Baikal is a unique place indeed. Tectonic plates have been moving apart in this area, creating a fault that will eventually turn into a rift between continents. The Lake Baikal is an actual part of this fault. Apart from this fact, the lake is special in many other ways. It is the deepest lake in the world. It holds the purest water. And the shores offer hundreds of miles of wild and undisturbed nature captured in this collection.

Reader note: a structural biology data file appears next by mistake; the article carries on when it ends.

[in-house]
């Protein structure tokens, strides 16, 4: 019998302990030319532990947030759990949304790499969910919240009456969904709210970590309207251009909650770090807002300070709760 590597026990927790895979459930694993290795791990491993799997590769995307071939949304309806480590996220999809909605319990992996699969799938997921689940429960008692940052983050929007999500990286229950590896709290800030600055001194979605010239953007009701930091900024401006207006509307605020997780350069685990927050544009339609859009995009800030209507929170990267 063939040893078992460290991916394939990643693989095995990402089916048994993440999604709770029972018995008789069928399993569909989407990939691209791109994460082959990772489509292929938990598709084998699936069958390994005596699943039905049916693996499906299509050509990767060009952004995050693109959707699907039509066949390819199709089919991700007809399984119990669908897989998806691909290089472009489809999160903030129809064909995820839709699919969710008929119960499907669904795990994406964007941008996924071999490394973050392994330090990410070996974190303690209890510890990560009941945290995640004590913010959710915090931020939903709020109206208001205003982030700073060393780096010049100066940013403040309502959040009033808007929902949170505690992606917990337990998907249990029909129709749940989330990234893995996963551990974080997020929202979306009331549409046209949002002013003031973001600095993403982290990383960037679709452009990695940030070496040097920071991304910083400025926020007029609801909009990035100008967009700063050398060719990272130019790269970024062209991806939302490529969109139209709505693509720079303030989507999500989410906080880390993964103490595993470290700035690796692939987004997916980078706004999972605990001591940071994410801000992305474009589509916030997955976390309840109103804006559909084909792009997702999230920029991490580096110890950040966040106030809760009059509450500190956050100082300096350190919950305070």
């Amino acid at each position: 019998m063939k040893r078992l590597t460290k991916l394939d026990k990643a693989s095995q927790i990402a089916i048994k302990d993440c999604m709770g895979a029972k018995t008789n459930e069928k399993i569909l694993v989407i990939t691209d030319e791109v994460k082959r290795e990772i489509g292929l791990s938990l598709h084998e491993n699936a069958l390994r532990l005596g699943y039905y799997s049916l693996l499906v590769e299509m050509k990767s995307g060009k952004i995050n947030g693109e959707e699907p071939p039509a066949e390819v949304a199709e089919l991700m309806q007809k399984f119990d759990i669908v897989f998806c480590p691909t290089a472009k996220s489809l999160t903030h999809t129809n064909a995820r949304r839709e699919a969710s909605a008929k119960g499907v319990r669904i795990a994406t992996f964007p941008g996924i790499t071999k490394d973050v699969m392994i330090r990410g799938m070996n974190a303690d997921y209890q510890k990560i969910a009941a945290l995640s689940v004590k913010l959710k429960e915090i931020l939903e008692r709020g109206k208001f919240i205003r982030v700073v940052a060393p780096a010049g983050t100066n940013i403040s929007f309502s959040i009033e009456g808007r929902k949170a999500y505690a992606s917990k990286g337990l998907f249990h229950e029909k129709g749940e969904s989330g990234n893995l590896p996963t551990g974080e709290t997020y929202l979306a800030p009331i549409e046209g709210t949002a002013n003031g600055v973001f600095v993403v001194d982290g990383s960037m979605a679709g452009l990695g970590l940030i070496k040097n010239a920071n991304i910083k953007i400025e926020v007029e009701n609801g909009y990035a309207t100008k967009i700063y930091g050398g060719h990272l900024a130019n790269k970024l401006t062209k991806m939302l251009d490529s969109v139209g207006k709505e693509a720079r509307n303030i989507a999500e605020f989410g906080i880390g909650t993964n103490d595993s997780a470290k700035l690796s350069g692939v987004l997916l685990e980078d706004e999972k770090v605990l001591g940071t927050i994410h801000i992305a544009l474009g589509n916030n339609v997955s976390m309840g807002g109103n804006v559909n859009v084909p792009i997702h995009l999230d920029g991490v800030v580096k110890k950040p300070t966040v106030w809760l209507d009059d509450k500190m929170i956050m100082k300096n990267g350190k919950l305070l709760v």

I started my journey in the Etnographic Museum situated in village near the town called Ulan-Ude not far from the eastern shore of the lake. I continued by a tour of the Russia's most important Buddhist monastery complex: Ivolginsky Datsan. The lake itself has an atmosphere with a touch of mystery. Here, among the coastal mountains, is a sanctuary of the local goddess Yanzhima. Next to it, somebody built dozens of stone pyramids. Our next stop was at the Saint Nose peninsula - its original name is Svyatoy Nos. Then, we went by boat to explore the colorful poles on the serene island of Olkhon and the white Stupa of Enlightenment on the Oghoi Island. At the very end our journey, we used the Circum-Baikal Railway to get to the city of Irkutsk.